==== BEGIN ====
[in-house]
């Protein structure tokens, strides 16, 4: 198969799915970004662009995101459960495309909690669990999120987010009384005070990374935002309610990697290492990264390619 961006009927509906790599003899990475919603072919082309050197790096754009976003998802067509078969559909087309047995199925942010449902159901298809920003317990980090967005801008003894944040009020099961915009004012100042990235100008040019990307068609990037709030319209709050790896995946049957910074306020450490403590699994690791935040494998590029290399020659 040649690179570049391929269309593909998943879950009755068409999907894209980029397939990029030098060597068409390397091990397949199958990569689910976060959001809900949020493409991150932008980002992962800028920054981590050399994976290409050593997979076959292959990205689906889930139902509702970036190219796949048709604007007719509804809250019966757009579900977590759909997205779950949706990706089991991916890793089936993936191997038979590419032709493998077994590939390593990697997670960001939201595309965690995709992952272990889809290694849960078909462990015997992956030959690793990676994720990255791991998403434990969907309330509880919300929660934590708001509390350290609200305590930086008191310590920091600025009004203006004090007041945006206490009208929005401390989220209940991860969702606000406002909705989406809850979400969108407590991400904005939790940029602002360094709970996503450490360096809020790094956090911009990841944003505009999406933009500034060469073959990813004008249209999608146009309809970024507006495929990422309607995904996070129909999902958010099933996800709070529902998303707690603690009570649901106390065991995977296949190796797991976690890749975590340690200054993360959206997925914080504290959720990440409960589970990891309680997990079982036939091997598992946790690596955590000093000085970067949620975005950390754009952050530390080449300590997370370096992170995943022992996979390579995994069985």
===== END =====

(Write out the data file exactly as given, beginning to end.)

[in-house]
């Protein structure tokens, strides 16, 4: 198969799915970004662009995101459960495309909690669990999120987010009384005070990374935002309610990697290492990264390619 961006009927509906790599003899990475919603072919082309050197790096754009976003998802067509078969559909087309047995199925942010449902159901298809920003317990980090967005801008003894944040009020099961915009004012100042990235100008040019990307068609990037709030319209709050790896995946049957910074306020450490403590699994690791935040494998590029290399020659 040649690179570049391929269309593909998943879950009755068409999907894209980029397939990029030098060597068409390397091990397949199958990569689910976060959001809900949020493409991150932008980002992962800028920054981590050399994976290409050593997979076959292959990205689906889930139902509702970036190219796949048709604007007719509804809250019966757009579900977590759909997205779950949706990706089991991916890793089936993936191997038979590419032709493998077994590939390593990697997670960001939201595309965690995709992952272990889809290694849960078909462990015997992956030959690793990676994720990255791991998403434990969907309330509880919300929660934590708001509390350290609200305590930086008191310590920091600025009004203006004090007041945006206490009208929005401390989220209940991860969702606000406002909705989406809850979400969108407590991400904005939790940029602002360094709970996503450490360096809020790094956090911009990841944003505009999406933009500034060469073959990813004008249209999608146009309809970024507006495929990422309607995904996070129909999902958010099933996800709070529902998303707690603690009570649901106390065991995977296949190796797991976690890749975590340690200054993360959206997925914080504290959720990440409960589970990891309680997990079982036939091997598992946790690596955590000093000085970067949620975005950390754009952050530390080449300590997370370096992170995943022992996979390579995994069985």